Our Planet is just as visually stunning as the other natural history epics fronted by David Attenborough, although this one has a more urgent and dramatic backdrop. The production team have traveled the globe to capture some of the most devastating evidence global warming is doing to our planet.
There are heartbreaking moments with walruses so desperate they fling themselves off cliffs to their deaths as glaciers are torn apart. The grave message of the series is presented in a familiar and meaningful way that keeps viewers mesmerized by the destructive power global has on our world.
4. Fyre: The Greatest Party That Never Happened (Netflix)
With two documentaries out at about the same time about the undeliverable Fyre Festival, this one from HBO is the clear winner. The documentary takes a behind the scenes look at plans to put on a mammoth music festival in the Bahamas. The festival was the brainchild of convicted fraudster Billy McFarland and his business partner rapper Ja Rule.
Billed as an exclusive star-studded festival, it was cancelled even as guests were arriving on the island in the Bahamas where it was due to be held. The documentary has an inside look at the spectacularly dumb decision making and ego-inflating fantasy that was meant to be the Fyre Festival.
Described by some as the work project from hell, it’s clear to see in the documentary why it was bound to fail, but nobody expected it to be so spectacular.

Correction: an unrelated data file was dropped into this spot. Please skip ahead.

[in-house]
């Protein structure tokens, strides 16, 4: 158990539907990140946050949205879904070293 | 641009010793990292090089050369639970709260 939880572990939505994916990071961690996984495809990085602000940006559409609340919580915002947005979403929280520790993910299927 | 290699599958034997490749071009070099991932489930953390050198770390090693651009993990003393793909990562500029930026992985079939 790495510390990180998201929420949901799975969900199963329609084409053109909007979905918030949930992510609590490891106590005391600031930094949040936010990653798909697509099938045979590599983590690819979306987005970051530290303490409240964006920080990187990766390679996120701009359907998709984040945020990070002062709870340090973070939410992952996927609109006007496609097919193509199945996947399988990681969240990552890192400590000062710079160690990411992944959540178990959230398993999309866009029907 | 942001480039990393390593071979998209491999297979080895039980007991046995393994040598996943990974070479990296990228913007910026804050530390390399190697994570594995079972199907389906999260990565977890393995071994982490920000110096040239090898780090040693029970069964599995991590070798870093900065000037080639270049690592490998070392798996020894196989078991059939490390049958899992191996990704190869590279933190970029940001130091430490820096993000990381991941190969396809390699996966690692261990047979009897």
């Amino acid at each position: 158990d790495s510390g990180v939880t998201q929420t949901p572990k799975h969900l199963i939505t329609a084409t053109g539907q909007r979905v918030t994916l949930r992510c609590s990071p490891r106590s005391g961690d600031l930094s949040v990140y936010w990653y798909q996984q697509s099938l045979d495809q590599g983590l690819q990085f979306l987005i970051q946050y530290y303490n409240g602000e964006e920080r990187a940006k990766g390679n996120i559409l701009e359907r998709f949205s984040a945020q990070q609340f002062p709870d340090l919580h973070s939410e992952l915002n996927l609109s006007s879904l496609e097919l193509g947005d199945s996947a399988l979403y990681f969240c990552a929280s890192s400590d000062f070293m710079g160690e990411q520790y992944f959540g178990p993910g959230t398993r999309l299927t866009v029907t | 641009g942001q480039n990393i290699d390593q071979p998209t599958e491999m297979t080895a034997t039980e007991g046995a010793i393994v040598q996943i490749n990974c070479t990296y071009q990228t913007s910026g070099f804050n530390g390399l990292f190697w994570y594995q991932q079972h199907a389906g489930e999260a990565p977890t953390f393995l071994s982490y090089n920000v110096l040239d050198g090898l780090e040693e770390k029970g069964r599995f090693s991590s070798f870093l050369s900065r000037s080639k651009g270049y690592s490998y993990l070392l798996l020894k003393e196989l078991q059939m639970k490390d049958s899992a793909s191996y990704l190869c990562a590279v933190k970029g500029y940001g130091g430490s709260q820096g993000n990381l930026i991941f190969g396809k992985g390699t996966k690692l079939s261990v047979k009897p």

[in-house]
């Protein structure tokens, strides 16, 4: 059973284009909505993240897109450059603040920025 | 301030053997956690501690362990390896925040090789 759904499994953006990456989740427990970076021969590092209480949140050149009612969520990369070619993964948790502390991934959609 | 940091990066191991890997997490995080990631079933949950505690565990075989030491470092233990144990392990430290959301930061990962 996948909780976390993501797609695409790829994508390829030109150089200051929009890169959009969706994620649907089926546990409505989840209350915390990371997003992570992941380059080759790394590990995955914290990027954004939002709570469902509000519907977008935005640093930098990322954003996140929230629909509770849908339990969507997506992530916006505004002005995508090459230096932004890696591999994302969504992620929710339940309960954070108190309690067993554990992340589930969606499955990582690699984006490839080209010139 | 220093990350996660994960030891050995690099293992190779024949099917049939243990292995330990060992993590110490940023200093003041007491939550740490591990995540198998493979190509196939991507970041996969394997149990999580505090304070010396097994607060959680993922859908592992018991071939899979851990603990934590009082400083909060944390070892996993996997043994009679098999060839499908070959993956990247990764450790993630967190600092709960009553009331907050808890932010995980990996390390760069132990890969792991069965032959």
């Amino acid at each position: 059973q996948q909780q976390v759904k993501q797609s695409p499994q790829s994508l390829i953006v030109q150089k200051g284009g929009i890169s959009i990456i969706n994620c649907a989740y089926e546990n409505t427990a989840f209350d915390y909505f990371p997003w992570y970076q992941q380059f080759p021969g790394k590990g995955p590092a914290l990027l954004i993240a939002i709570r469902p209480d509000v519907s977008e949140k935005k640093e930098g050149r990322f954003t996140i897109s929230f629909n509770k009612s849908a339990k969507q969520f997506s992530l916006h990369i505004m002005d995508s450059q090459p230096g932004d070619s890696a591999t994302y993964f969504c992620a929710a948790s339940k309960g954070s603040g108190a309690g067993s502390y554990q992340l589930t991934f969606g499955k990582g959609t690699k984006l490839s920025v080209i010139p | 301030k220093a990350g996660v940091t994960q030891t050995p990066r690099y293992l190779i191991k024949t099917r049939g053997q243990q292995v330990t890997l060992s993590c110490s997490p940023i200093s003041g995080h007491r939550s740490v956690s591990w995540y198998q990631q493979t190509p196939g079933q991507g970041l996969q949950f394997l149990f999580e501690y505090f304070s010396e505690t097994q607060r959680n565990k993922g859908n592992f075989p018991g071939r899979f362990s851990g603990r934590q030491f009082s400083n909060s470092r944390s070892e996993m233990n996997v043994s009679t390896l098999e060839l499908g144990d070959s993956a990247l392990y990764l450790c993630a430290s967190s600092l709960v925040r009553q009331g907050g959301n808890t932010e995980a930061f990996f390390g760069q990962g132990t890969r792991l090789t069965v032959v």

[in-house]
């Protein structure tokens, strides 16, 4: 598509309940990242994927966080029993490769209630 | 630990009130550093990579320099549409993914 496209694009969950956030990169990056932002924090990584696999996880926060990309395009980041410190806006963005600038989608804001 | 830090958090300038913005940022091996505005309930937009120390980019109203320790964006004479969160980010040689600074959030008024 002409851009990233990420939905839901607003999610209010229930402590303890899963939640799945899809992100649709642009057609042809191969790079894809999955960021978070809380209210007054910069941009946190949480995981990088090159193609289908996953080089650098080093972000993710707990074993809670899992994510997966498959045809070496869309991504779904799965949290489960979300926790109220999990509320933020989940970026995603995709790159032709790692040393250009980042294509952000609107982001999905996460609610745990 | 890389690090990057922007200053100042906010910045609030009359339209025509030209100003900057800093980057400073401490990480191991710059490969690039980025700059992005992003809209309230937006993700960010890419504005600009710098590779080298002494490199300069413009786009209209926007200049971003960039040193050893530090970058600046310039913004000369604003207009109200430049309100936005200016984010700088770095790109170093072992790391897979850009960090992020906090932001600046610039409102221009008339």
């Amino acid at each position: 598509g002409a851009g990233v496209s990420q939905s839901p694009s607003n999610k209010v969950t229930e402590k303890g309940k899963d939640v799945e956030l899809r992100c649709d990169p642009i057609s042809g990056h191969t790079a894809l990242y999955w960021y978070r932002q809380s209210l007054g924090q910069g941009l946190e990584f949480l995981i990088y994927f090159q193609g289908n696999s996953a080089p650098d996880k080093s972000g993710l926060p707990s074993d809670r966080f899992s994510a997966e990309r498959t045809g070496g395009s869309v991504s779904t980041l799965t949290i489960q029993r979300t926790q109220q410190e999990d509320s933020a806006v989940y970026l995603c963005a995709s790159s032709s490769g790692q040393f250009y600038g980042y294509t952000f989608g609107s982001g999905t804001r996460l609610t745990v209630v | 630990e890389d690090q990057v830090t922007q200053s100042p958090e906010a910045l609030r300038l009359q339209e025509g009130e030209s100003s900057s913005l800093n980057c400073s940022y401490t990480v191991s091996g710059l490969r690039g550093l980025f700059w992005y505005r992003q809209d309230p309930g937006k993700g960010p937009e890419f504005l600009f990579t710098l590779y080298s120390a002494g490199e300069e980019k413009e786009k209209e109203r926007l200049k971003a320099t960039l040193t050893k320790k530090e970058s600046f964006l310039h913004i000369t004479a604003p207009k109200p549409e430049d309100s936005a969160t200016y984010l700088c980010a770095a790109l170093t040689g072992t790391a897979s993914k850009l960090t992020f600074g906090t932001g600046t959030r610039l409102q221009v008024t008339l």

5. The Inventor: Out for Blood in Silicon Valley (HBO)
What if Steve Jobs was a fraudster? Obviously, you say he wasn’t as Apple has produced millions of products people have bought over decades. Well, entrepreneur, Elizabeth Holmes was lauded as ‘the new Steve Jobs’ with her blood-testing startup Theranos, only for it come crashing down in a huge scandal just a few years later.
The film tells the story of CEO Elizabeth Holmes who manages to line up millions of dollars in investment for a blood-testing machine that doesn’t exist. It’s a classic tale of the ‘emperor’s new clothes’, with gullible investors willing to part with money on hope rather a reality.
Documentary maker Alex Gibney uses a lot of Theranos’ own slick publicity material to highlight the smoke and mirrors of the fraud.
6. Knock Down the House (Netflix)
This fly-on-the-wall documentary follows four unlikely candidates as they fight the 2018 mid-terms for a seat in Congress. Filmmaker Rachel Lears must have felt something in the air when she picked four female candidates to follow on the campaign trail.